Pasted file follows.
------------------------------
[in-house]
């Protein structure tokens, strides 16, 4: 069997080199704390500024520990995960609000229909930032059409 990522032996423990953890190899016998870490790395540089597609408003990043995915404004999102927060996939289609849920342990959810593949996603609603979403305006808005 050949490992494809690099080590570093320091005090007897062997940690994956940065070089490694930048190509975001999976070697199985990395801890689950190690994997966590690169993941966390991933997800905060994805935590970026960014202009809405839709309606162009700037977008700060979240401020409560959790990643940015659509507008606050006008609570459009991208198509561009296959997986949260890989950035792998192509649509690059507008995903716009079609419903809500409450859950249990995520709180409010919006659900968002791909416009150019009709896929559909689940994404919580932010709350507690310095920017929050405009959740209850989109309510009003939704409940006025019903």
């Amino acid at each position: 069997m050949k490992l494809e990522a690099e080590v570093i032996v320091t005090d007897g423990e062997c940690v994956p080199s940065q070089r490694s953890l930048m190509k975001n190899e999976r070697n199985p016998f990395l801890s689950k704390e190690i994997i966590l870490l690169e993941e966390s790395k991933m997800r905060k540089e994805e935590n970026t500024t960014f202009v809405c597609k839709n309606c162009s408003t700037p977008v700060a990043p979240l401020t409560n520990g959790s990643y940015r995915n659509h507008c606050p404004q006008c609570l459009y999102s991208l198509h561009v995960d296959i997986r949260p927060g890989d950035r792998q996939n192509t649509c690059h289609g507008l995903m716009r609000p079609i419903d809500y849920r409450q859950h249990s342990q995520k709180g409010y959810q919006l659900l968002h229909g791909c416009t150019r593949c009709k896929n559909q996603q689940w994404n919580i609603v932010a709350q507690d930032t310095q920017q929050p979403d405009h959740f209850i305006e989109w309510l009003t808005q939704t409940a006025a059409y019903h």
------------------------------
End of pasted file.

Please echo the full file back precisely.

[in-house]
């Protein structure tokens, strides 16, 4: 069997080199704390500024520990995960609000229909930032059409 990522032996423990953890190899016998870490790395540089597609408003990043995915404004999102927060996939289609849920342990959810593949996603609603979403305006808005 050949490992494809690099080590570093320091005090007897062997940690994956940065070089490694930048190509975001999976070697199985990395801890689950190690994997966590690169993941966390991933997800905060994805935590970026960014202009809405839709309606162009700037977008700060979240401020409560959790990643940015659509507008606050006008609570459009991208198509561009296959997986949260890989950035792998192509649509690059507008995903716009079609419903809500409450859950249990995520709180409010919006659900968002791909416009150019009709896929559909689940994404919580932010709350507690310095920017929050405009959740209850989109309510009003939704409940006025019903």
């Amino acid at each position: 069997m050949k490992l494809e990522a690099e080590v570093i032996v320091t005090d007897g423990e062997c940690v994956p080199s940065q070089r490694s953890l930048m190509k975001n190899e999976r070697n199985p016998f990395l801890s689950k704390e190690i994997i966590l870490l690169e993941e966390s790395k991933m997800r905060k540089e994805e935590n970026t500024t960014f202009v809405c597609k839709n309606c162009s408003t700037p977008v700060a990043p979240l401020t409560n520990g959790s990643y940015r995915n659509h507008c606050p404004q006008c609570l459009y999102s991208l198509h561009v995960d296959i997986r949260p927060g890989d950035r792998q996939n192509t649509c690059h289609g507008l995903m716009r609000p079609i419903d809500y849920r409450q859950h249990s342990q995520k709180g409010y959810q919006l659900l968002h229909g791909c416009t150019r593949c009709k896929n559909q996603q689940w994404n919580i609603v932010a709350q507690d930032t310095q920017q929050p979403d405009h959740f209850i305006e989109w309510l009003t808005q939704t409940a006025a059409y019903h």